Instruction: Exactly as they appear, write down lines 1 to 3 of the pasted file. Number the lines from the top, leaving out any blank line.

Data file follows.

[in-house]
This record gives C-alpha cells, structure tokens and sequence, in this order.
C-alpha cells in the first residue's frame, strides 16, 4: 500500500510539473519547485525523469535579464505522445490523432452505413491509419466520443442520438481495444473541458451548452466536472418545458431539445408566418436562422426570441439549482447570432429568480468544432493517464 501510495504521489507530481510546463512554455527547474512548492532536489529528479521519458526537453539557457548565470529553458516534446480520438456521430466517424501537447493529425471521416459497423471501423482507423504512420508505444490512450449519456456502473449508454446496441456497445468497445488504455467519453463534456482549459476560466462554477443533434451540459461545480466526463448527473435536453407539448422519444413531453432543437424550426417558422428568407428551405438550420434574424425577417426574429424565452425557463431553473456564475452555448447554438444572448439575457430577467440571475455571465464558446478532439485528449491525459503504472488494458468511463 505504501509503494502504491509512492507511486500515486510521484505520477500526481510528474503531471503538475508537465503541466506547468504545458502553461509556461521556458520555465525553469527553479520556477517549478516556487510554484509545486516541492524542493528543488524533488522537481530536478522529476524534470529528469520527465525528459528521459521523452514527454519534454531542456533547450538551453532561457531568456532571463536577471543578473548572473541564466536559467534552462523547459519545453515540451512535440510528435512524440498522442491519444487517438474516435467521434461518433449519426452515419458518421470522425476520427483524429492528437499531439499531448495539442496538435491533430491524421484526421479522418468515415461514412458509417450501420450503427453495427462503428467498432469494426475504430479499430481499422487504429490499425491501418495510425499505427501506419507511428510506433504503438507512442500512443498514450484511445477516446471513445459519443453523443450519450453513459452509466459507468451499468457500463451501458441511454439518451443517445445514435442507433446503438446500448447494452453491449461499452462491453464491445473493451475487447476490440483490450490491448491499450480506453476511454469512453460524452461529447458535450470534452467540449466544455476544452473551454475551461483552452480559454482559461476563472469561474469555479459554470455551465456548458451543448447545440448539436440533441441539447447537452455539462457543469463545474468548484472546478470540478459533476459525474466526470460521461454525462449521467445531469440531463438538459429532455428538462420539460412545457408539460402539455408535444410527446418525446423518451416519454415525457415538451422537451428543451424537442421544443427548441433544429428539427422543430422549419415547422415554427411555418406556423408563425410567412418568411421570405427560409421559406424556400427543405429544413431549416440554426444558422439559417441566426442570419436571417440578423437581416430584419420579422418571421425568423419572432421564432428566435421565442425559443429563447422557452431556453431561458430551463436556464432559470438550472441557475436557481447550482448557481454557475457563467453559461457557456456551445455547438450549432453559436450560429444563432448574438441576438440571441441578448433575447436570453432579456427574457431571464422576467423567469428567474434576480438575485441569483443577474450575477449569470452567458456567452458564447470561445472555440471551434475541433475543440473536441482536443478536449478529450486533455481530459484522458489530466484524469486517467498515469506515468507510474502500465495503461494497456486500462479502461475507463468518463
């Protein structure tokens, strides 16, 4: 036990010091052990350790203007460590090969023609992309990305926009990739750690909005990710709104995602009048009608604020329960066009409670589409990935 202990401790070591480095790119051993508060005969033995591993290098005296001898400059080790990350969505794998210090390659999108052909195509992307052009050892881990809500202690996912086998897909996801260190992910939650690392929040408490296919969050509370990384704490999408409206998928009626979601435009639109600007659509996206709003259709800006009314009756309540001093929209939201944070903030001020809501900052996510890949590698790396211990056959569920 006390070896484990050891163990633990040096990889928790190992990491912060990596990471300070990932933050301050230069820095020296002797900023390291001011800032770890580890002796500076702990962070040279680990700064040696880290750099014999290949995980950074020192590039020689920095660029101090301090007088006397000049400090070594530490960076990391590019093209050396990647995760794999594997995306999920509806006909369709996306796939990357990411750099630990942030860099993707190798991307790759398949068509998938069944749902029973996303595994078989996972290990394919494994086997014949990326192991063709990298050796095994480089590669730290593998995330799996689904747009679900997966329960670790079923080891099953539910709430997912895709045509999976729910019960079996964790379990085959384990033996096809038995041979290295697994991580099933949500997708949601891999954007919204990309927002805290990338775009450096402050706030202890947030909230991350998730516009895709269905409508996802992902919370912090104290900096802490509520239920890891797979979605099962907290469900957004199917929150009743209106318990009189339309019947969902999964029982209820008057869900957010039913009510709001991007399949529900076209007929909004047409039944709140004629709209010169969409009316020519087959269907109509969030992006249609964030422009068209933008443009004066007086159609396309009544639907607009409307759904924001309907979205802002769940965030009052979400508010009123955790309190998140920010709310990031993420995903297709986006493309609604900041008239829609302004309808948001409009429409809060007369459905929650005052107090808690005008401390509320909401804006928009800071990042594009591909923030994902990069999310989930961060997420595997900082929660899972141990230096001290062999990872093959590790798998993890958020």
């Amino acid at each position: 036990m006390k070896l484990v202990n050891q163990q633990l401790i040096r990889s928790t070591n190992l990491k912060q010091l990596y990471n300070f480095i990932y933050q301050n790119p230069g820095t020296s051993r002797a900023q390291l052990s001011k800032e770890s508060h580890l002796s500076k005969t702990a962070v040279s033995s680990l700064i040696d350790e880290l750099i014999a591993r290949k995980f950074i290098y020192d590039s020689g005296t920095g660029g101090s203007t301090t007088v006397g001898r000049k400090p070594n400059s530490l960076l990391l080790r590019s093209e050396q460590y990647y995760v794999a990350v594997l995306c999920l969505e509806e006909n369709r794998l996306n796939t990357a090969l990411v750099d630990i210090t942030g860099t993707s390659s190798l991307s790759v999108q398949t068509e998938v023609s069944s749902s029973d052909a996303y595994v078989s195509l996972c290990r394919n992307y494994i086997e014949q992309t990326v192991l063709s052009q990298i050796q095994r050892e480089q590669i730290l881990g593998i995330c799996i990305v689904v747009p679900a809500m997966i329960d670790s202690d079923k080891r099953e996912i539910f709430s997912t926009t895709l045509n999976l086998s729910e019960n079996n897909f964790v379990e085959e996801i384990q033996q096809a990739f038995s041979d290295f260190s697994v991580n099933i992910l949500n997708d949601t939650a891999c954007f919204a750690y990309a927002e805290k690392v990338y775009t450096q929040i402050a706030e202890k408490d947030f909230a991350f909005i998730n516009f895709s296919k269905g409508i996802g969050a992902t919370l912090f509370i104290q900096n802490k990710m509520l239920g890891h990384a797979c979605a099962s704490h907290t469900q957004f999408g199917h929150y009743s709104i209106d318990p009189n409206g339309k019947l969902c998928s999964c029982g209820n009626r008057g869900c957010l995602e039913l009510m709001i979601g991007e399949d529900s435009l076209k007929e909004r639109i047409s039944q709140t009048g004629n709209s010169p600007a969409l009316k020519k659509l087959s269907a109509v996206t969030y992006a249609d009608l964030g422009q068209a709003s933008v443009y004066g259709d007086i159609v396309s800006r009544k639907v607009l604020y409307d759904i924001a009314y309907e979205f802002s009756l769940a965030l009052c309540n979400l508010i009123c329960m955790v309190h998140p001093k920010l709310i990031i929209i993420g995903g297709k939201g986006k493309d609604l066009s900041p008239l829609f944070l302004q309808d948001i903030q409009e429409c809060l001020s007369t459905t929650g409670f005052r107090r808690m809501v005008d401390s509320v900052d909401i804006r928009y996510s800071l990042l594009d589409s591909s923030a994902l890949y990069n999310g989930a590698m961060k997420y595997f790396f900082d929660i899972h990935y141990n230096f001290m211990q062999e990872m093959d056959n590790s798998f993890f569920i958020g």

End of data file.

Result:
[in-house]
This record gives C-alpha cells, structure tokens and sequence, in this order.
C-alpha cells in the first residue's frame, strides 16, 4: 500500500510539473519547485525523469535579464505522445490523432452505413491509419466520443442520438481495444473541458451548452466536472418545458431539445408566418436562422426570441439549482447570432429568480468544432493517464 501510495504521489507530481510546463512554455527547474512548492532536489529528479521519458526537453539557457548565470529553458516534446480520438456521430466517424501537447493529425471521416459497423471501423482507423504512420508505444490512450449519456456502473449508454446496441456497445468497445488504455467519453463534456482549459476560466462554477443533434451540459461545480466526463448527473435536453407539448422519444413531453432543437424550426417558422428568407428551405438550420434574424425577417426574429424565452425557463431553473456564475452555448447554438444572448439575457430577467440571475455571465464558446478532439485528449491525459503504472488494458468511463 505504501509503494502504491509512492507511486500515486510521484505520477500526481510528474503531471503538475508537465503541466506547468504545458502553461509556461521556458520555465525553469527553479520556477517549478516556487510554484509545486516541492524542493528543488524533488522537481530536478522529476524534470529528469520527465525528459528521459521523452514527454519534454531542456533547450538551453532561457531568456532571463536577471543578473548572473541564466536559467534552462523547459519545453515540451512535440510528435512524440498522442491519444487517438474516435467521434461518433449519426452515419458518421470522425476520427483524429492528437499531439499531448495539442496538435491533430491524421484526421479522418468515415461514412458509417450501420450503427453495427462503428467498432469494426475504430479499430481499422487504429490499425491501418495510425499505427501506419507511428510506433504503438507512442500512443498514450484511445477516446471513445459519443453523443450519450453513459452509466459507468451499468457500463451501458441511454439518451443517445445514435442507433446503438446500448447494452453491449461499452462491453464491445473493451475487447476490440483490450490491448491499450480506453476511454469512453460524452461529447458535450470534452467540449466544455476544452473551454475551461483552452480559454482559461476563472469561474469555479459554470455551465456548458451543448447545440448539436440533441441539447447537452455539462457543469463545474468548484472546478470540478459533476459525474466526470460521461454525462449521467445531469440531463438538459429532455428538462420539460412545457408539460402539455408535444410527446418525446423518451416519454415525457415538451422537451428543451424537442421544443427548441433544429428539427422543430422549419415547422415554427411555418406556423408563425410567412418568411421570405427560409421559406424556400427543405429544413431549416440554426444558422439559417441566426442570419436571417440578423437581416430584419420579422418571421425568423419572432421564432428566435421565442425559443429563447422557452431556453431561458430551463436556464432559470438550472441557475436557481447550482448557481454557475457563467453559461457557456456551445455547438450549432453559436450560429444563432448574438441576438440571441441578448433575447436570453432579456427574457431571464422576467423567469428567474434576480438575485441569483443577474450575477449569470452567458456567452458564447470561445472555440471551434475541433475543440473536441482536443478536449478529450486533455481530459484522458489530466484524469486517467498515469506515468507510474502500465495503461494497456486500462479502461475507463468518463